Integration with Councils and Health and Social Care Partnerships is not working, says Auditor General
Beth Culshaw of the West Dunbartonshire HSCP; Jeane Freeman, Health Secretay and Caroline Gardner, Auditor General.
By Bill Heaney
The Scottish Government’s flagship policy of health and social care integration faces ‘significant’ challenges or vital services could become unsustainable; a new report has warned.
The Audit Scotland and Accounts Commission report on health and social care integration says there is little evidence that the policy of bringing together council and health board budgets to provide more care in the community is working.
While there have been successes, they have been small scale and slow, the financial watchdog said, according to a report in the Sunday Herald.
Meanwhile barriers to progress include a high turnover of leadership and the need for integration authorities to make hundreds of millions of pounds of savings every year.
More than half of the authorities – joint boards set up by councils and health boards – have changed their leadership teams and seven out of 30 have had a new chief officer in the last two years.
The relatively new leader of West Dunbartonshire’s Health and Social Care Partnership is Beth Culshaw, who was appointed from Greater Glasgow and Clyde Health Board.
She arrived amidst a controversy over a Dumbarton GP having his contract ended despite widespread public concern in the midst of a recruitment crisis for GPs, taking over as chief officer of the HSCP from Keith Redpath, a social worker.
By law, they are meant to take over control of elements of hospital budgets, relating to areas such as care of the elderly. But this is not happening in most areas, the report says, starving IAs of £809.3 million, around nine per cent of their budgets.
Meanwhile a lack of financial planning is limiting the ability of integration authorities to improve health and social care in Scotland.
The report calls on the Scottish Government to spend more to maintain progress and said it should take urgent action to resolve the problem of budget transfer. So-called ‘set aside’ funding is hard to calculate as some health boards may be working with several IAs, and trying to calculate what share of resources each is entitled to.
Last year, 16 of Scotland’s 30 Integration Joint Boards sought a total of £32.8 million in additional funding from NHS boards to balance their books, while 10 sought an extra £18.6m from councils.
Last year 12 had to put in place recovery plans because of projected overspends, but only two achieved them in full.
Politicians, health chiefs and social care leaders are also urged to be more honest and open about the changes needed to “sustain” health and care services in Scotland.
While there is a consensus that much health and social care support is better to be provided in the community rather than in large hospitals, more needs to be done to take the public along, Audit Scotland said.
Auditor General Caroline Gardner said: “All partners, at a national and local level, need to work together to ensure the successful delivery of integrated health and social care services in Scotland.
“This will allow people to receive the care they need at the right time and in the right setting, with a focus on community-based, preventative care.’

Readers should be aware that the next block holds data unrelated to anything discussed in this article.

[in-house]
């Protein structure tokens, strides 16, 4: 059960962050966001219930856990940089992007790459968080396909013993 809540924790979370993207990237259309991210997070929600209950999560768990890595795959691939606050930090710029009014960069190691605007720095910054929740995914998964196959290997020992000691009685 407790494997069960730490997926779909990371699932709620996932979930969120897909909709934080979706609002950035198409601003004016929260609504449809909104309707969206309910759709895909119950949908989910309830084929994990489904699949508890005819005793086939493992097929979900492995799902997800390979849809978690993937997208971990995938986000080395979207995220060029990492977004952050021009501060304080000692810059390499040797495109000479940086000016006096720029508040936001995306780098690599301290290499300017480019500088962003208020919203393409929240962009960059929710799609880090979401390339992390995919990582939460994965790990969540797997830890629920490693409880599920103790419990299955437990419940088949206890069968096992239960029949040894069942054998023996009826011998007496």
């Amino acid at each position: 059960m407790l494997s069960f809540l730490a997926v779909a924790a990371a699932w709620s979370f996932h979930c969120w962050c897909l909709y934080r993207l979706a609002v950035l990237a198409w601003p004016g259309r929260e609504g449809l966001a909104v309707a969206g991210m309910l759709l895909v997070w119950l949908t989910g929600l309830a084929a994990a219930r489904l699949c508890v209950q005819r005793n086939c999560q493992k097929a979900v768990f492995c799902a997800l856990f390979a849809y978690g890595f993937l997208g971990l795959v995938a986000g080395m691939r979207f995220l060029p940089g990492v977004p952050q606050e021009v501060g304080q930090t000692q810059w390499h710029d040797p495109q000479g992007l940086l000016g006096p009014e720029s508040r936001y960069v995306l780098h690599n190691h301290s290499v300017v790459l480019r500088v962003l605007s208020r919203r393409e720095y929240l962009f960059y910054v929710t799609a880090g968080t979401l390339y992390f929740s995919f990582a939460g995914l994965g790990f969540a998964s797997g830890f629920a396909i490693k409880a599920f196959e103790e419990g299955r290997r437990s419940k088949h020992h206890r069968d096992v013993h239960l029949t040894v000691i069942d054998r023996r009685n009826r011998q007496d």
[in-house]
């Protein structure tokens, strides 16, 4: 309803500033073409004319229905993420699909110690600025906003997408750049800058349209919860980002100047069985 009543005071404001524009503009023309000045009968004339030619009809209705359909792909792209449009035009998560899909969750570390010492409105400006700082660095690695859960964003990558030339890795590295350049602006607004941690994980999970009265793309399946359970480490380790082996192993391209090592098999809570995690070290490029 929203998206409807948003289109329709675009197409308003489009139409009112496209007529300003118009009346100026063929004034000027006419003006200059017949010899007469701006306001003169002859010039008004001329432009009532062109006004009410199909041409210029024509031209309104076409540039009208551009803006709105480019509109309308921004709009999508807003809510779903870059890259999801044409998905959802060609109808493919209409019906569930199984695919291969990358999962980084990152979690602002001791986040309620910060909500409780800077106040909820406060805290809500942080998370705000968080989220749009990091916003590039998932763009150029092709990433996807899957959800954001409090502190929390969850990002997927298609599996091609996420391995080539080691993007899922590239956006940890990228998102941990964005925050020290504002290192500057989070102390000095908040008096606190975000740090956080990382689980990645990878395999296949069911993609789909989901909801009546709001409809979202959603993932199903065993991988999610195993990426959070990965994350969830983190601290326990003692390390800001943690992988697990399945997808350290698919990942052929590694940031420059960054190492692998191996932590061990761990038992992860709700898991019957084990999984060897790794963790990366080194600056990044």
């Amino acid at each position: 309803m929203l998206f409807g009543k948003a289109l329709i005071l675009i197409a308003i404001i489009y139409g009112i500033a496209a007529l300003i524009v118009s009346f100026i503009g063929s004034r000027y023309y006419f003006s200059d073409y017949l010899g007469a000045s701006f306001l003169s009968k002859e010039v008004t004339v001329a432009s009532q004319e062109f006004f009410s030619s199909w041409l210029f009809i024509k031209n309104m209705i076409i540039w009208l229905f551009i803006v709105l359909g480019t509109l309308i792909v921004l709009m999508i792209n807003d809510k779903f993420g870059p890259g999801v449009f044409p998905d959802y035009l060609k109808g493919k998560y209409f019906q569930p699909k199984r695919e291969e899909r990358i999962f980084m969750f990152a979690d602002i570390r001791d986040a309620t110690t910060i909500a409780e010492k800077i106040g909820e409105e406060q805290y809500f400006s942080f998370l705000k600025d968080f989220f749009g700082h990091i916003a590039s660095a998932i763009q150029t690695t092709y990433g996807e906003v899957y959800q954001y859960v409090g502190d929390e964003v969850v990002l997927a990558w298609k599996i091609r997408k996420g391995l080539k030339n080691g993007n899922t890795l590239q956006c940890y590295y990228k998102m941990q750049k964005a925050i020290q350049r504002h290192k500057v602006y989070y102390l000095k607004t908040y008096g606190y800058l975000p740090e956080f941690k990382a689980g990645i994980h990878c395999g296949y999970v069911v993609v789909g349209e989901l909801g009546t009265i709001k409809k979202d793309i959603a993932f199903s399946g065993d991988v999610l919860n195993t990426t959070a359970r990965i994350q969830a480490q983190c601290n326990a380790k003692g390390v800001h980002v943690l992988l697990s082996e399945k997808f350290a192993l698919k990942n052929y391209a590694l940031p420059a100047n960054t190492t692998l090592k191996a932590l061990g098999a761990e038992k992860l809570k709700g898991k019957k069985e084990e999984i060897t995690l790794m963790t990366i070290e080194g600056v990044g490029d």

Meanwhile Graham Sharp, Chair, of the Accounts Commission said: “There are examples of integrated health and social care services making a positive difference to people’s lives, but these tend to be local and small scale.
“The potential for a profound and long-term shift in the way health and social care services are delivered is clear, but there is still a long way to go.”
Cllr Stuart Currie, COSLA Spokesperson for Health and Social Care said councils were fully committed to making integration work: “As today’s report clearly states, integration is beginning to make a demonstrable improvement to the health and social care system but more needs to be done to realise its full potential,” he said.
“While Audit Scotland raise a number of issues with integration so far, we absolutely recognise these and the report is welcome in highlighting the challenges that lie ahead.”
Professor Ian Welsh OBE, Chief Executive of the Health and Social Care Alliance Scotland, said integration must deliver better outcomes for the public and this was not happening.
“We welcome reductions in unplanned hospital activity and delayed discharges which have occurred as a direct result of integration, but it is concerning to note the auditors view that planning is not geared towards improving outcomes,” he said.
Theresa Fyffe, Director of the Royal College of Nursing Scotland said integration was the right thing to do, but called for nurse leaders to be listened to.
“We have raised concerns around the need to improve strategic and financial planning and to strengthen clinical and care governance for some time now,” she said.
Health Secretary Jeane Freeman said she accepted the Government had more to do. “We want to step up the pace and agree that further progress requires our strong, shared leadership. We are committed to working together to deliver integration successfully because we believe it is the right way to deliver better services for the people of Scotland.
“Changes this ambitious take time. With COSLA, we are reviewing progress to ensure we learn and apply lessons and continue to build the momentum for improvement.”